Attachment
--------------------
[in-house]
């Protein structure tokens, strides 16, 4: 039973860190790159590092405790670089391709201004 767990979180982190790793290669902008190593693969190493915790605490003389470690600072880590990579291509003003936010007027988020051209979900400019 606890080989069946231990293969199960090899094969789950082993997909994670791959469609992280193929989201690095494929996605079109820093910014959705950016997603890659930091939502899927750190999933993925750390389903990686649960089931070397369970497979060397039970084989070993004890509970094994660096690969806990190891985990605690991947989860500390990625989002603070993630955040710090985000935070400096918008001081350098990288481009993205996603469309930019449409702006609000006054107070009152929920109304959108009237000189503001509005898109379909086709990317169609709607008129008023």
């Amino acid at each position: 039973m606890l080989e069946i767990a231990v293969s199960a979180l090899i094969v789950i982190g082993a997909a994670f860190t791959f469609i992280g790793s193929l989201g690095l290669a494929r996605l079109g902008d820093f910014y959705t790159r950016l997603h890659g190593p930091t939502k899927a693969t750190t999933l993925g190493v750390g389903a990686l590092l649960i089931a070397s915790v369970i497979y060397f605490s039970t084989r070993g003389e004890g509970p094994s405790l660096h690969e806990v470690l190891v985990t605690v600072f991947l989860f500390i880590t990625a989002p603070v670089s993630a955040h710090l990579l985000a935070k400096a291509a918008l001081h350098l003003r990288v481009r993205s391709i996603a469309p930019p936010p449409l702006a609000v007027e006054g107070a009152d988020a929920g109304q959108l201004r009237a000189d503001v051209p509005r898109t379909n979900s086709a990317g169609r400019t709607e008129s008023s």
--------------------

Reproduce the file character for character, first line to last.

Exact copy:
[in-house]
């Protein structure tokens, strides 16, 4: 039973860190790159590092405790670089391709201004 767990979180982190790793290669902008190593693969190493915790605490003389470690600072880590990579291509003003936010007027988020051209979900400019 606890080989069946231990293969199960090899094969789950082993997909994670791959469609992280193929989201690095494929996605079109820093910014959705950016997603890659930091939502899927750190999933993925750390389903990686649960089931070397369970497979060397039970084989070993004890509970094994660096690969806990190891985990605690991947989860500390990625989002603070993630955040710090985000935070400096918008001081350098990288481009993205996603469309930019449409702006609000006054107070009152929920109304959108009237000189503001509005898109379909086709990317169609709607008129008023």
């Amino acid at each position: 039973m606890l080989e069946i767990a231990v293969s199960a979180l090899i094969v789950i982190g082993a997909a994670f860190t791959f469609i992280g790793s193929l989201g690095l290669a494929r996605l079109g902008d820093f910014y959705t790159r950016l997603h890659g190593p930091t939502k899927a693969t750190t999933l993925g190493v750390g389903a990686l590092l649960i089931a070397s915790v369970i497979y060397f605490s039970t084989r070993g003389e004890g509970p094994s405790l660096h690969e806990v470690l190891v985990t605690v600072f991947l989860f500390i880590t990625a989002p603070v670089s993630a955040h710090l990579l985000a935070k400096a291509a918008l001081h350098l003003r990288v481009r993205s391709i996603a469309p930019p936010p449409l702006a609000v007027e006054g107070a009152d988020a929920g109304q959108l201004r009237a000189d503001v051209p509005r898109t379909n979900s086709a990317g169609r400019t709607e008129s008023s």